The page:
Especially BBC Head of Light Entertainment, Bill Cotton, seems to have been instrumental in bringing about this rule change - or, at least, he was very eager to make use of the new circumstances for the 1973 Eurovision Song Contest in Luxembourg. Coincidentally, the UK's conductor was the same musician as the year before, David Mackay. He had a meeting with Cotton, singer Cliff Richard, and several others involved in the project.
"Cotton had discovered that, under the rules of Eurovision, it was allowed to use a backing track," Mackay recalls. "We all looked at him and thought, “Are you sure?” (...) Billy absolutely wanted to use a backing track to play along with the orchestra in Luxembourg. He knew that nobody had ever done this before. I have no idea why he thought it was so important. Perhaps he thought that, with a backing track, we would sound better than everybody else? Cliff and all the rest of us would have been more than happy to do the whole thing live. Billy Cotton took the decision – perhaps in collusion with one of his producers."
As such, Mackay became the conductor of the very first Eurovision entry which was played 'semi-live', with the orchestra playing along to a pre-recorded track. The entry was 'Power To All Our Friends'; and Cliff Richard's backing musicians pretended to play the guitar and a bongo. Cliff Richard himself performed his song, while Fausti Cima, the Luxembourgian drummer of the orchestra behind him, was ostentatiously having a break – an odd sight indeed.
In 1974, ABBA were the first to effectively take advantage of the new rules. For the performance of ‘Waterloo’, the Swedish band used what amounted to a virtually complete backing track, to which only tiny live orchestra elements were added. Conductor Sven-Olof Walldoff, who famously dressed up as Napoleon, had a very easy job indeed that night in Brighton. ABBA stormed to victory, and set a trend.
Conductor Sven-Olof Walldoff (far right) celebrating ABBA's Eurovision victory in Brighton with the group and their manager Stikkan Anderson
With the introduction of synthesisers and samples, the sound of the contest changed dramatically over the following 15 years. Although many entries were performed entirely or almost entirely live, more and more use was made of the phenomenon ‘backing track’. The Italian group Matia Bazar was the first to pre-record the whole arrangement and completely ignore the orchestra; this was in 1979.
Moreover, backing track rules do not seem to always have been applied very strictly. In 1985, the entries from Denmark and Luxembourg made use of pre-recorded tracks, although there were no musicians on stage mimicking the rhythm parts. Officially, these songs should have been disqualified, but nothing of the sort happened - probably because neither came even close to winning the contest.
In 1989, when the festival was held in Lausanne, three of the 22 entries were performed to a full backing track, in which not only rhythm instruments were included, but synthesised, pre-recorded strings as well. The conductors taking part in that year's contest were so dismayed by this development, that they presented the EBU with a formal request to ban what they perceived as taking advantage of the backing track rule irregularly. The Netherlands' conductor Harry van Hoof recalled the event in an interview many years later.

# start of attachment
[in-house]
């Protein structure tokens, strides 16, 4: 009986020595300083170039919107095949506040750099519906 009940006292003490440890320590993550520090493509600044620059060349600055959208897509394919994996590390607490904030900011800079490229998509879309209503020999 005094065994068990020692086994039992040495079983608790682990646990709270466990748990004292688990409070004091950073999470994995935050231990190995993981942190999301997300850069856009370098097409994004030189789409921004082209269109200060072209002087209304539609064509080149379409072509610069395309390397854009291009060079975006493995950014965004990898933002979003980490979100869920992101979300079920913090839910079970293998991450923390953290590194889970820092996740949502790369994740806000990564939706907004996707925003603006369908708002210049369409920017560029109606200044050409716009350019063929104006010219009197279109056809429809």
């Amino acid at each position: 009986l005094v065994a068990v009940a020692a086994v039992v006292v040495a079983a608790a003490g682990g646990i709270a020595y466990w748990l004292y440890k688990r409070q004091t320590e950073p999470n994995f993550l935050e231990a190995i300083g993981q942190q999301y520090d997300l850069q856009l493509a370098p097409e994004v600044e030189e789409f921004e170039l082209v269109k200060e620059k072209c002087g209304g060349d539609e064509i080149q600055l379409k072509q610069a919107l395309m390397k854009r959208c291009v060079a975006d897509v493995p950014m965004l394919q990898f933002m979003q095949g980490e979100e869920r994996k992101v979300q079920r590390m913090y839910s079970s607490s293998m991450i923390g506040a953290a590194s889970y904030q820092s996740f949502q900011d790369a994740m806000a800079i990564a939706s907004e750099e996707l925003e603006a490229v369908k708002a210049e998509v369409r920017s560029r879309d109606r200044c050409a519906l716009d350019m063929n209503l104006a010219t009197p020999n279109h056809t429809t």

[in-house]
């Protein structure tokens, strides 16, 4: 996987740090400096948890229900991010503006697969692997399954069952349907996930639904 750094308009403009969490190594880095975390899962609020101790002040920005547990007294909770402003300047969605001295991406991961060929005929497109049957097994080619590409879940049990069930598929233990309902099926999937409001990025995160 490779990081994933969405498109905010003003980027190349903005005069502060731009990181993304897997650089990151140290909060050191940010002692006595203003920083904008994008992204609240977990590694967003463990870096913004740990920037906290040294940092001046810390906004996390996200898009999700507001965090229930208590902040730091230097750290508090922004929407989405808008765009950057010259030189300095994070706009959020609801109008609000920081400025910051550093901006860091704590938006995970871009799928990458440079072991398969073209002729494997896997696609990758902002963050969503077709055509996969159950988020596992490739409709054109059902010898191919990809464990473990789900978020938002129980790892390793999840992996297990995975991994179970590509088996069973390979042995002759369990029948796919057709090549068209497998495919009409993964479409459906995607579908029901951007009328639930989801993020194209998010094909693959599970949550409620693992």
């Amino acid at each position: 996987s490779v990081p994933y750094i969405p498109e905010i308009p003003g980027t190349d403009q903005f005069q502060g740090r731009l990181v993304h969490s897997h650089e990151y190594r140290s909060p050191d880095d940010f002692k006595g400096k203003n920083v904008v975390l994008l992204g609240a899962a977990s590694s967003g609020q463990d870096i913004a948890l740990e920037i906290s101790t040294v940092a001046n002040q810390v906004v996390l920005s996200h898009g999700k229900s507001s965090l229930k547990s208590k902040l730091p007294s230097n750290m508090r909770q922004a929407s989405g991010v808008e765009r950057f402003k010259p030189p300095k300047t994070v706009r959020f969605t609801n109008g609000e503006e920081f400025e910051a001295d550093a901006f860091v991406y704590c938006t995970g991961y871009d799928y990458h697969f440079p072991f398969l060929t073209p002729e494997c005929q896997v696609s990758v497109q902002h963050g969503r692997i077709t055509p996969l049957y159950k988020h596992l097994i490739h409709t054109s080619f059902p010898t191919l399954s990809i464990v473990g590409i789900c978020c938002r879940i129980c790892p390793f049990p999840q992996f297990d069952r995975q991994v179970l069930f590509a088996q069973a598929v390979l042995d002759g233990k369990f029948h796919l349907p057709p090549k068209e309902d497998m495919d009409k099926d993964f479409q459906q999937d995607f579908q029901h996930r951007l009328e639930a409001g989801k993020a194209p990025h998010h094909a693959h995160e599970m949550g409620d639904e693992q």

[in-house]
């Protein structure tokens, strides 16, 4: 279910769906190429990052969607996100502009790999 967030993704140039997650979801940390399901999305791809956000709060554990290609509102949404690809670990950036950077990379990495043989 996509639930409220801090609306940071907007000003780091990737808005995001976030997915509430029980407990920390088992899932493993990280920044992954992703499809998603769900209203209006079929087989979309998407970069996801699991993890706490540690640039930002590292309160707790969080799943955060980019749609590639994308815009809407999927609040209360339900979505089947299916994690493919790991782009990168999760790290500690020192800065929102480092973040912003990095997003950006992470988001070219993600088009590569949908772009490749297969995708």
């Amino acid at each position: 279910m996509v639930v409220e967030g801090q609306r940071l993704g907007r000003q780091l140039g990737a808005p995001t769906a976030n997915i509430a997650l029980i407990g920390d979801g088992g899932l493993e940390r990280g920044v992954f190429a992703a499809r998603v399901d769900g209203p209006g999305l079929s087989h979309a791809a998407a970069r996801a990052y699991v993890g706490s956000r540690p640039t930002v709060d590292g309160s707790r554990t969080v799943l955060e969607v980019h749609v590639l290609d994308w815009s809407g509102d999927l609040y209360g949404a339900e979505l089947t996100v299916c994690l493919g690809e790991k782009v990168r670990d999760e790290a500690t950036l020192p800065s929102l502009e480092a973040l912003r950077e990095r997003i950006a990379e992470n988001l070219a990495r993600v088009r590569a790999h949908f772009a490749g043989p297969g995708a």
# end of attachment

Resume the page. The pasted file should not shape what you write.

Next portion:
“At that festival in Lausanne, I signed a petition filed to the European Broadcasting Union by the majority of the participating conductors, in which the EBU was urged to draw up stricter backing track rules. I've always felt there was nothing wrong with pre-recording the rhythm section, especially when a very specific sound was required. The rule that all instruments that were including on the track had to be mimicked on stage still existed, but, as the years passed, developments in recording technique meant that the old rules became a bit obsolete. It became increasingly common to pre-record entire orchestrations with synthesisers… and then there would be one or two synths on stage, which supposedly created those sounds. Meanwhile, viewers saw the full string section of the orchestra in the back watching the performance while sitting on their hands.”
“There were excellent strings and wind players in such an orchestra," Van Hoof continued. "There was no need to replace them with a tape recorder when you are performing a nice ballad, was there? Those backing tracks were completely non-functional. Initially it seemed that we would get our way the following year, but in the end those stricter rules never came about. Too bad, because the Eurovision Song Contest was one of the last shows in which artists could perform live with a large orchestra. In that sense, it gave young singers the opportunity to have an important learning experience.”
Rehearsals of the 1989 Eurovision Song Contest, with Ireland's conductor Noel Kelehan (on the conductor's platform) having a chat with the festival's musical director Benoît Kaufman
Nonetheless, in the first half of the 1990s, EBU officials seem to have applied the backing track rule with more rigidity than had been the case in most of the 1980s. Still, some winning entries were performed with to an extensive backing track, most notably Ireland's ‘The voice’ by Eiméar Quinn in 1996, but pre-recorded elements were certainly no safe path to a good result. Quite the opposite, most winning songs did not feature any tracks at all.